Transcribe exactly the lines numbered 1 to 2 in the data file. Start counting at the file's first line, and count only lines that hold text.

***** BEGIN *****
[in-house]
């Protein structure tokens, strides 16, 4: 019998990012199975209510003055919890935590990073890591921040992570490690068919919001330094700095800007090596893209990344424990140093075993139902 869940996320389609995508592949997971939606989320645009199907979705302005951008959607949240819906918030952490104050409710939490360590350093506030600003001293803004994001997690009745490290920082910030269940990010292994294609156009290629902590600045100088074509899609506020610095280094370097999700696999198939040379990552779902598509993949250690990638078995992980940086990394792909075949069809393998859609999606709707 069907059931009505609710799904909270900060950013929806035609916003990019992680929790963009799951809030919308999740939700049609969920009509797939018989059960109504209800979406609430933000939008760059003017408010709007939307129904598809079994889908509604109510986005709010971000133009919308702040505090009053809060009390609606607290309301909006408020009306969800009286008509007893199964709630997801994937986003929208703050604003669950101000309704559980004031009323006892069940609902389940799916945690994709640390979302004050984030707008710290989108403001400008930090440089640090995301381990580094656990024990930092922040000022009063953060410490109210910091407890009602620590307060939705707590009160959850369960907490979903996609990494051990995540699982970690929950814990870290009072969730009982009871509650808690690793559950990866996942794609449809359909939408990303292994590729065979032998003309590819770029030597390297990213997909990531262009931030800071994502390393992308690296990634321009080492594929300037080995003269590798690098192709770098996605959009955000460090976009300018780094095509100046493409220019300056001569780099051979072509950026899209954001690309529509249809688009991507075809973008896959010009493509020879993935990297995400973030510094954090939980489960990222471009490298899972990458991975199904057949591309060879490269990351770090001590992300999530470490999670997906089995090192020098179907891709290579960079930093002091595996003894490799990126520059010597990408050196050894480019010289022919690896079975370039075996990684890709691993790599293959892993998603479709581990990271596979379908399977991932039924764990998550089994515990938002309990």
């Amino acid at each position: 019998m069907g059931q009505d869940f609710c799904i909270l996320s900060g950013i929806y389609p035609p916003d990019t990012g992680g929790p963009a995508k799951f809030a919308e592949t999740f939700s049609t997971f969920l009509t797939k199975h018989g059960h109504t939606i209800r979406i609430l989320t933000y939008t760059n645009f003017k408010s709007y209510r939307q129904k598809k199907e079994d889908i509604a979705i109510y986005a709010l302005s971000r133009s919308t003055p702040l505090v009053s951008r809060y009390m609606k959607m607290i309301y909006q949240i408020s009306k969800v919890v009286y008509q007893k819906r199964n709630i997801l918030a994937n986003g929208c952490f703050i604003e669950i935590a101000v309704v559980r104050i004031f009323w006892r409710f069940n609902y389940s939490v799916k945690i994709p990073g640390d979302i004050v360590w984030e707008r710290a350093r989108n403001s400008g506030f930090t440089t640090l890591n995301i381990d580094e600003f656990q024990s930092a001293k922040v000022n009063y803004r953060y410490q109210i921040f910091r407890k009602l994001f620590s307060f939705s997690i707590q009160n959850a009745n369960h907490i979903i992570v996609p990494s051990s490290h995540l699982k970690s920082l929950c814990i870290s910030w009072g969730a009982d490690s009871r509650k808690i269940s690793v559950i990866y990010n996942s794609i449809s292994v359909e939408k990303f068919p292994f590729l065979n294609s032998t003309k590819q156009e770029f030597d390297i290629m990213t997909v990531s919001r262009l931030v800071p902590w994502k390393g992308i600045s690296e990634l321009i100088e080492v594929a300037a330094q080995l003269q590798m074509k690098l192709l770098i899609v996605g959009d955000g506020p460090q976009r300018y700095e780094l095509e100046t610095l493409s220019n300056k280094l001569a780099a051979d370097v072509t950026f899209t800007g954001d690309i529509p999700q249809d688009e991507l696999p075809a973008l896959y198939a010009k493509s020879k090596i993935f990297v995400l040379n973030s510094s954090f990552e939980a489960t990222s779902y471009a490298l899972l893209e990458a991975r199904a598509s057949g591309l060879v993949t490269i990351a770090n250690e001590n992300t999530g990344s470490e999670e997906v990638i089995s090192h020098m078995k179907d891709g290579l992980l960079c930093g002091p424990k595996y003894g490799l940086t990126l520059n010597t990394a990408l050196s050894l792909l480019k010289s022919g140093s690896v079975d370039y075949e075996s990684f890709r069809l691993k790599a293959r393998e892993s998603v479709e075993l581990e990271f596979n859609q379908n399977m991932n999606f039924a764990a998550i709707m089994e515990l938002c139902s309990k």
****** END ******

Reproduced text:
[in-house]
């Protein structure tokens, strides 16, 4: 019998990012199975209510003055919890935590990073890591921040992570490690068919919001330094700095800007090596893209990344424990140093075993139902 869940996320389609995508592949997971939606989320645009199907979705302005951008959607949240819906918030952490104050409710939490360590350093506030600003001293803004994001997690009745490290920082910030269940990010292994294609156009290629902590600045100088074509899609506020610095280094370097999700696999198939040379990552779902598509993949250690990638078995992980940086990394792909075949069809393998859609999606709707 069907059931009505609710799904909270900060950013929806035609916003990019992680929790963009799951809030919308999740939700049609969920009509797939018989059960109504209800979406609430933000939008760059003017408010709007939307129904598809079994889908509604109510986005709010971000133009919308702040505090009053809060009390609606607290309301909006408020009306969800009286008509007893199964709630997801994937986003929208703050604003669950101000309704559980004031009323006892069940609902389940799916945690994709640390979302004050984030707008710290989108403001400008930090440089640090995301381990580094656990024990930092922040000022009063953060410490109210910091407890009602620590307060939705707590009160959850369960907490979903996609990494051990995540699982970690929950814990870290009072969730009982009871509650808690690793559950990866996942794609449809359909939408990303292994590729065979032998003309590819770029030597390297990213997909990531262009931030800071994502390393992308690296990634321009080492594929300037080995003269590798690098192709770098996605959009955000460090976009300018780094095509100046493409220019300056001569780099051979072509950026899209954001690309529509249809688009991507075809973008896959010009493509020879993935990297995400973030510094954090939980489960990222471009490298899972990458991975199904057949591309060879490269990351770090001590992300999530470490999670997906089995090192020098179907891709290579960079930093002091595996003894490799990126520059010597990408050196050894480019010289022919690896079975370039075996990684890709691993790599293959892993998603479709581990990271596979379908399977991932039924764990998550089994515990938002309990």